Table 2: Comparison of clinical characteristics of adult and pediatric patients with granulomatous periorificial dermatitis

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   Discussion Top

To the best of our knowledge, adult GPD cases have not been reported as a separate entity in the literature. A few reported cases demonstrate clinical and histological features identical to our adult cases and thus may be in fact GPD.[1],[2],[3],[4] Because GPD can only be confirmed by comprehensive evaluation including histological examination, clinical features, and etiopathogenesis to differentiate from granulomatous rosacea, sarcoidosis, lupus miliaris disseminatus faciei (LMDF), and perioral dermatitis, it is difficult to reach a definite diagnosis.[5]

GPD differs from classical perioral dermatitis in that there is a lack of pustules and the presence of discrete yellow–brown papules, less prominent erythema and scaling, and histologically perifollicular granulomas.[5] However, GPD and perioral dermatitis can be considered as different stages of the same entity in predisposed patients, or GPD as a variant of perioral dermatitis because clinical pictures with characteristic periorificial lesion distribution are very similar. Although there is overlapping in the histology and treatment choice of GPD and granulomatous rosacea, granulomatous rosacea is usually accompanied by vascular symptoms of rosacea without the periorificial distribution. Sarcoidosis is almost always associated with systemic involvement and symptoms such as fever, cough, and fatigue, and histologically sarcoidosis is characterized by “naked” granulomas without the inflammatory cells within and around the granulomas. LMDF is a chronic papular eruption in the central face with a predilection for the eyelids, appearing similar to GPD; however, histology of LMDF is characterized by well-formed granuloma with central caseation necrosis.[6]

The etiology of GPD is unknown; however, based on the peculiar distribution and histopathology, unrecognized, prolonged exposure to allergens or irritants may lead to chronic inflammation of vellus follicles around the eyes, nose, and mouth and develop into GPD.[7] Unlike perioral dermatitis, our patients did not have a history of antecedent topical or inhalant steroid use.

CGPD that affects prepubescent child has been reported in darker populations, including Italian, black, Japanese and Korean children, and cases that occurred in Afro-Caribbean children were termed facial Afro-Caribbean childhood eruption (FACE).[8] However, recent reports demonstrate that CGPD occurs in Caucasians as well.[9] CGPD affects both sexes almost equally, with slightly more girls (58%) than boys (42%), as shown in our study.[10] In contrast, adult GPD patients in the present series were all women, possibly reflecting the role of sex hormones in the adult form of GPD. The limited number of patients in this case series is not sufficient to reach such a conclusion, though.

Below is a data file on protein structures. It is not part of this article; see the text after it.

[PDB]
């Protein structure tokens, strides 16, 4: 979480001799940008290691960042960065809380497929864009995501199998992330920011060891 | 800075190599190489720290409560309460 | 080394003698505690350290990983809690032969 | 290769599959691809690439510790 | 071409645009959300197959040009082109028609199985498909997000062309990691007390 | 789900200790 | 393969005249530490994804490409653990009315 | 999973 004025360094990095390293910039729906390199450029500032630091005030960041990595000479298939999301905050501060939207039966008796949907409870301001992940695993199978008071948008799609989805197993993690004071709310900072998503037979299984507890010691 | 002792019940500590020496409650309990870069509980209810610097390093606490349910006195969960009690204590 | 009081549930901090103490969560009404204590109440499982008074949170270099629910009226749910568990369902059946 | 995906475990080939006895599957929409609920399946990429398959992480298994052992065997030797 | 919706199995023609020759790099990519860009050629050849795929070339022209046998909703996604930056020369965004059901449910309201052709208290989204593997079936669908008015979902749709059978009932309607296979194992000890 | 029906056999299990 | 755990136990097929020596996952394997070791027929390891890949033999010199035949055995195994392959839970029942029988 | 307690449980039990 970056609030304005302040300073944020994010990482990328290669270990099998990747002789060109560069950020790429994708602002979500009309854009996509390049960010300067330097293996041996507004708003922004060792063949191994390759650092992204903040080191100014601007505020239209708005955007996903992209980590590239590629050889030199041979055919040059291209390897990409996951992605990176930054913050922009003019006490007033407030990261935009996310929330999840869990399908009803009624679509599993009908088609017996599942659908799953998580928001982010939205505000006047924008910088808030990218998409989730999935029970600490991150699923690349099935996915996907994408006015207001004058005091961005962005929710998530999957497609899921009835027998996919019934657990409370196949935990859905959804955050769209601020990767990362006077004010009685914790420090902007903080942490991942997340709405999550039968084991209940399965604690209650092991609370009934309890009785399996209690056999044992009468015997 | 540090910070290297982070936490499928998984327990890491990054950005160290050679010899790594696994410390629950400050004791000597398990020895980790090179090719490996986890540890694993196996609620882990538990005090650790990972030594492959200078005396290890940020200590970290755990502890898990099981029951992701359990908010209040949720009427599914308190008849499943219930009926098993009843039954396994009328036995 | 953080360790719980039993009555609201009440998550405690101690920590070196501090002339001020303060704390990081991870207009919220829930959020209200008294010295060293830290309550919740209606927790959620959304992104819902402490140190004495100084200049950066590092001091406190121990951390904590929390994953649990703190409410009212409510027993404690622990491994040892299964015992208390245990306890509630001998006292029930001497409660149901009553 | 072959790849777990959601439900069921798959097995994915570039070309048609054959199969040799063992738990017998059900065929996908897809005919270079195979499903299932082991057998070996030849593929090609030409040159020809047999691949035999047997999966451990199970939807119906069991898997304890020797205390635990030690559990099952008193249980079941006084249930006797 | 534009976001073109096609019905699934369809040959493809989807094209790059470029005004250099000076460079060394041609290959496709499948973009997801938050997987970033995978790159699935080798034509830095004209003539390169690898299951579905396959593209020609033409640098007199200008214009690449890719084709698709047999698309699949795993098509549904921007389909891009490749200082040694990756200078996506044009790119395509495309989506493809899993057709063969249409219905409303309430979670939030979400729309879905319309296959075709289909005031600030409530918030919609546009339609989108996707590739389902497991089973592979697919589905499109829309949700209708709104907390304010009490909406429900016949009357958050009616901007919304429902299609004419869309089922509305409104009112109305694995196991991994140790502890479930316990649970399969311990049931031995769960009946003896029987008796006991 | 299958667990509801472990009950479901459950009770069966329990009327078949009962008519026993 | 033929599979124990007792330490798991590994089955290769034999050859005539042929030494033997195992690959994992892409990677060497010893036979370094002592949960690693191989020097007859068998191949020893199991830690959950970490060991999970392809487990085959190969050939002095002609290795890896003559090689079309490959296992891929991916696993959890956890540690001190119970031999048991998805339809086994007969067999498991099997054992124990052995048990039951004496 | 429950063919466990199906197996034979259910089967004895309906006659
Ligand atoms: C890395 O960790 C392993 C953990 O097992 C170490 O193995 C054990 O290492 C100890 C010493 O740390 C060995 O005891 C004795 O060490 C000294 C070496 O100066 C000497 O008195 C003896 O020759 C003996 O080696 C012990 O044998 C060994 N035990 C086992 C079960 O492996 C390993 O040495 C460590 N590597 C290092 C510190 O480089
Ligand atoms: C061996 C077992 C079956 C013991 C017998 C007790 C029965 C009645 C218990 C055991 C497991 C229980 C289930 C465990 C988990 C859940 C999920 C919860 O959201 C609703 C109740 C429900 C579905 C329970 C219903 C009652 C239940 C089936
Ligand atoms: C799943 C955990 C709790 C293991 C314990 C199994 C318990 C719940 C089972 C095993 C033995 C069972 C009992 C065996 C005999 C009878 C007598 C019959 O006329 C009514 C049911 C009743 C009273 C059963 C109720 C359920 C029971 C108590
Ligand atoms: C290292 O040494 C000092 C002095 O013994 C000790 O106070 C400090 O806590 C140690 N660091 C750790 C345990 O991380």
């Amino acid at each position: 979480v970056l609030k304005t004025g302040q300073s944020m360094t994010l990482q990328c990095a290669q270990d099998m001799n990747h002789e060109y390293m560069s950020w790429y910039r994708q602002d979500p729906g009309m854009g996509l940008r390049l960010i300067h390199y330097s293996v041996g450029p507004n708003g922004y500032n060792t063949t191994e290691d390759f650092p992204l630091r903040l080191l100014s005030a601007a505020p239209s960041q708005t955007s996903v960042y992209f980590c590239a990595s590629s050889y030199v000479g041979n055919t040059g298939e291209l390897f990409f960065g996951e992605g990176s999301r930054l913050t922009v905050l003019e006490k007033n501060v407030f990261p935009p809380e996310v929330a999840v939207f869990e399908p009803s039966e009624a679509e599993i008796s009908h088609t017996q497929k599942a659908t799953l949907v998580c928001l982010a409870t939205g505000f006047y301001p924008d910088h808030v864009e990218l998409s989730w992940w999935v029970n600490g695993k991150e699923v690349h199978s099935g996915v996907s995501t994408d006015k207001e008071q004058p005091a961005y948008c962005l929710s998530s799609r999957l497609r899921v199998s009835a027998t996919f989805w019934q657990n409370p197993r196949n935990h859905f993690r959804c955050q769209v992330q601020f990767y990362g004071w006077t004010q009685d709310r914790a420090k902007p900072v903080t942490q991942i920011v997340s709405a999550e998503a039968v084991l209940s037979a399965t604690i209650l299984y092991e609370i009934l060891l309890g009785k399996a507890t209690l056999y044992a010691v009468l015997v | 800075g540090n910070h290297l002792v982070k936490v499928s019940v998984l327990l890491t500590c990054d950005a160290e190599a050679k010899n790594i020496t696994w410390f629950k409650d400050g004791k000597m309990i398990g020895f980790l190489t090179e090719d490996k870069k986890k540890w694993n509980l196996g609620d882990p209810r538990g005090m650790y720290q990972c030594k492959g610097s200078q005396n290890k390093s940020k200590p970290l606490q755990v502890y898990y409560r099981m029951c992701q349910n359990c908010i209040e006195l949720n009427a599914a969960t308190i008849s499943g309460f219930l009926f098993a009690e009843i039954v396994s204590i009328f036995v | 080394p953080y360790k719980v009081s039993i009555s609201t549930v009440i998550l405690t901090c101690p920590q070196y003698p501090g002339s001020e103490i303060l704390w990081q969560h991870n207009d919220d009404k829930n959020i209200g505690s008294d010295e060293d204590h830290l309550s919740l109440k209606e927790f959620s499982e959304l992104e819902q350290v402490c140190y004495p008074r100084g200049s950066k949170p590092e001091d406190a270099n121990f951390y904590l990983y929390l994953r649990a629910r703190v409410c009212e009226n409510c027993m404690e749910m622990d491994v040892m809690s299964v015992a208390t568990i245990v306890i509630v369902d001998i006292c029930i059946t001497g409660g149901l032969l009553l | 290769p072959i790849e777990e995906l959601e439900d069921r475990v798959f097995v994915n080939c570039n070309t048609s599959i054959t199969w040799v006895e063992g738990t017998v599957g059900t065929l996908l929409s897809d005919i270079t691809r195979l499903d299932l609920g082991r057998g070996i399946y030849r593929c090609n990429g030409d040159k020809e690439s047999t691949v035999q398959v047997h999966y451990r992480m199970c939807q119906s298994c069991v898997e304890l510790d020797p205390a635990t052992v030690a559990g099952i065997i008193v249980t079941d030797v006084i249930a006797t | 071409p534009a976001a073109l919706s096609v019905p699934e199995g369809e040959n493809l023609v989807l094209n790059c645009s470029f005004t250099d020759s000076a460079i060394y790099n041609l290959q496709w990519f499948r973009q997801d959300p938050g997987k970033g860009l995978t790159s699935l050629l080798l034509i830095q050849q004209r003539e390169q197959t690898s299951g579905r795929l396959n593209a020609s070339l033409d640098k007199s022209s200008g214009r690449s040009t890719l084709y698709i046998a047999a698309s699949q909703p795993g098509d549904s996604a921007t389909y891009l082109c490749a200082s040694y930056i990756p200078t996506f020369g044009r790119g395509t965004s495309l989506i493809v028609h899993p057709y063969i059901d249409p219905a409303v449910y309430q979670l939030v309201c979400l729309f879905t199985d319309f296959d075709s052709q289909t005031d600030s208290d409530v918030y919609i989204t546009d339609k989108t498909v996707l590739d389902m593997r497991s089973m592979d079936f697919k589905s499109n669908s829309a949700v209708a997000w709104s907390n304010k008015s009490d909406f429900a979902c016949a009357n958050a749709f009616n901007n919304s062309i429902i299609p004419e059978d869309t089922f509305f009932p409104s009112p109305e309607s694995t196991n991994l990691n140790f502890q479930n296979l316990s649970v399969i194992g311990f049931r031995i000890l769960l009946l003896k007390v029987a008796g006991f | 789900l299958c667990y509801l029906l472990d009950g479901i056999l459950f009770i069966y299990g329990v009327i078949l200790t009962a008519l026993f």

GPD is a distinct facial papular disorder with periorificial distribution in middle-aged adults, mostly in females, as well as in children. It is the benignity of the condition with a good clinical outcome for anti-acne-rosacea medication, albeit requiring a relatively long-term treatment. Unlike CGPD, GPD in adults is frequently accompanied by pruritus with predilection for the eyelids and should be treated initially with oral doxycycline rather than topical metronidazole. More reports need to be gathered to gain more insight into this rare, peculiar condition.

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Conflicts of interest

There are no conflicts of interest.

   References Top

Moncourier M, Pralong P, Pinel N, Templier I, Leccia MT. Granulomatous periocular eruption. Ann Dermatol Venereol 2017;144:430-3.  Back to cited text no. 1
El-Saad El-Rifaie M. Perioral dermatitis with epithelioid cell granulomas in a woman: A possible new etiology. Acta Derm Venereol 1980;60:359-60.  Back to cited text no. 2
Husz S, Korom I. Periocular dermatitis: A micropapular sarcoid-like granulomatous dermatitis in a woman. Dermatologica 1981;162:424-8.  Back to cited text no. 3
Falk ES. Sarcoid-like granulomatous periocular dermatitis treated with tetracycline. Acta Derm Venereol 1985;65:270-2.  Back to cited text no. 4
Kim YJ, Shin JW, Lee JS, Park YL, Whang KU, Lee SY. Childhood granulomatous periorificial dermatitis. Ann Dermatol 2011;23:386-8.  Back to cited text no. 5
Rocas D, Kanitakis J. Lupus miliaris disseminatus faciei: Report of a new case and brief literature review. Dermatol Online J 2013;19:4.  Back to cited text no. 6
Plewig G, Kligman AM. Acne and Rosacea. Springer Berlin, Heidelberg; 2000. p. 30-1.  Back to cited text no. 7
Williams HC, Ashworth J, Pembroke AC, Breathnach SM. FACE--facial Afro-Caribbean childhood eruption. Clin Exp Dermatol 1990;15:163-6.  Back to cited text no. 8
Zalaudek I, Di Stefani A, Ferrara G, Argenziano G. Childhood granulomatous periorificial dermatitis: A controversial disease. J Dtsch Dermatol Ges 2005;3:252-5.  Back to cited text no. 9
Nguyen V, Eichenfield LF. Periorificial dermatitis in children and adolescents. J Am Acad Dermatol 2006;55:781-5.  Back to cited text no. 10


  [Figure 1]

  [Table 1], [Table 2]